St Michael’s Mount
My Dear Henry
I am writing to you from a delightful Boudoir opening on a terrace overlooking the Sea, 253 feet above
the it, the waves blue like the Mediterranean. This house on the top of a rock takes my fancy more than any thing I have seen in Cornwall. I hope you will have found two Letters Poste restante at Paris. You have written very seldom to us, totally forgetting the agreement we made before your departure that you were to write, & we to be written to, we having nothing to say & you everything.
I made the same arrangement with Louisa <1> & have not written to her once, but received her descriptions whenever she was inclined to communicate. We have paid a visit at Lord Dunstanville’s <2> & tomorrow go to Lord Falmouth’s <3> & then into Dorsetshire. Pray come to us at Moreton, <4> your aunt <5> will be so glad to see you, & I shall be so impatient I could not bear you to spend your first moments any where where I was not. I am so happy to think yr Mountain air has done you so much good, & only fear you will not be inclined to go again with us. You will find Kit <6> in Dorsetshire, he is going afterwards to Paris. Caroline <7> has to day completed her twelve vignettes for Mr Moore’s Legends <8> by the time you come back you will see her in print. How I should like to see you so! has the rarefied air of the Alps inspired you? Your friend Sir Richard Vyvyan <9> has been writing on Political Œconomy, & has now on the Stocks some work of metaphysics. He is building, so we could not go there as he said the house was not in a fit state to receive Ladies. I was the firs[t]<10> person presented to the little Queen of Portugal <11> after her landing, but I suppose your Sisters <12> have told you all about it. I like very much what Harrison <13> has done to this house, he has built one of the most comfortable libraries I ever saw & fitted it up himself with oak book cases in very good taste, he did the whole of it. Caroline is writing to you so no more at present –
God bless you Dearest
Monsieur Fox Talbot
1. Louisa Emma Petty Fitzmaurice, née Fox Strangways, Marchioness of Lansdowne (1785-1851), wife of Henry Petty Fitzmaurice, 3rd Marquess of Lansdowne; Lady of the Bedchamber to Queen Victoria, 1837-1838; WHFT's aunt.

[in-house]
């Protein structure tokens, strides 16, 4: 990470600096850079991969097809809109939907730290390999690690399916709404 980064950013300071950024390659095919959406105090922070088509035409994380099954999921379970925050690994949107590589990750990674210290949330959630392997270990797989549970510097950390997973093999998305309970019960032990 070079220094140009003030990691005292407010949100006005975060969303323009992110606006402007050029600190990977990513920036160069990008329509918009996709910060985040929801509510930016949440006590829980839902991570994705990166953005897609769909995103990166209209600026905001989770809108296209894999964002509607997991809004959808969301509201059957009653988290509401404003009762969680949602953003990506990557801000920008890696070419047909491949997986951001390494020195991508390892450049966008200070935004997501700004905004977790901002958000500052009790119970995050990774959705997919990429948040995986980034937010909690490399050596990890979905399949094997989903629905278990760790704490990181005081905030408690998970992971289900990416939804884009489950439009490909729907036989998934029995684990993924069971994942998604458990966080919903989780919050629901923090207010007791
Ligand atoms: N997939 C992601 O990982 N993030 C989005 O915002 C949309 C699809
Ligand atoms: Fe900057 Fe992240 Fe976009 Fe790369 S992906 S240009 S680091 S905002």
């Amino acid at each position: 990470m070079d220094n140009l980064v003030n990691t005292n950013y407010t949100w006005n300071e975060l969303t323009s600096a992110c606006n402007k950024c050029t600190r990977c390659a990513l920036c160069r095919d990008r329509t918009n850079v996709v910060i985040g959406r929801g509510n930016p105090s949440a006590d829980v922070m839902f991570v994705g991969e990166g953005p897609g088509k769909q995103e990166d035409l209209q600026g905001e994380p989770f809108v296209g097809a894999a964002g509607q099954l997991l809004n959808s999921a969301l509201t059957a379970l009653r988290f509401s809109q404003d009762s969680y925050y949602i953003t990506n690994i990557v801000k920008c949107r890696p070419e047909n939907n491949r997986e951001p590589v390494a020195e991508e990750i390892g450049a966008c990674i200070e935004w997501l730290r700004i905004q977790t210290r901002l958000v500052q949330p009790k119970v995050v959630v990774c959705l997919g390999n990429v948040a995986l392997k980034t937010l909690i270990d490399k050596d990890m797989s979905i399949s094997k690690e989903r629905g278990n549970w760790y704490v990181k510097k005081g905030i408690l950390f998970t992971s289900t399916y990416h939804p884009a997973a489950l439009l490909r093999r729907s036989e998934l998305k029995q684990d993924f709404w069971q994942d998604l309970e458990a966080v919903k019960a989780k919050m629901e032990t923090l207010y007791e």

2. Francis Basset, 1stBaron de Dunstanville and Basset (1757–1835), MP, FRS, and political writer. In 1824, his second marriage was to Harriet, née Lemon (1777–1864), WHFT's aunt.
3. Edward Boscawen, 1st Earl of Falmouth (1787–1841).
4. Moreton, Dorset: home of the Frampton family.
5. Lady Harriot Frampton, née Fox Strangways (1778 - 6 Aug 1844); dau of Henry Thomas Fox Strangways, 2nd Earl of Ilchester and Mary Theresa O'Grady; she married James Frampton (1769-1855) in 1799.
6. Christopher Rice Mansel Talbot (1803–1890), immensely wealthy landowner, mathematician & politician; WHFT’s Welsh cousin.
7. Lady Caroline Augusta Edgcumbe, née Feilding (1808-1881); WHFT's half-sister; Lady of the Bedchamber to Queen Victoria, 1840–1854 & 1863–1865..
8. Thomas Moore, Legendary Ballads (London: J. Power, 1828); vignettes engraved by R.L. Wright 'after C.A.F.' [Caroline Augusta Feilding].
10. Text torn away under seal.
11. Maria II (1819–1853), Queen of Portugal (1834–1853).
12. Caroline Edgcumbe and Henrietta Horatia Maria Gaisford, née Feilding (1810–1851), WHFT’s half-sister.
13. Henry Harrison (1785?-1865), London architect who was being consulted about proposed changes to the South Front of Lacock Abbey. He was active the parish of St James’s, London, which included Sackville Street. Around 1830, he worked on WHFT’s uncle, Sir Charles Lemon's Carclew House, Cornwall.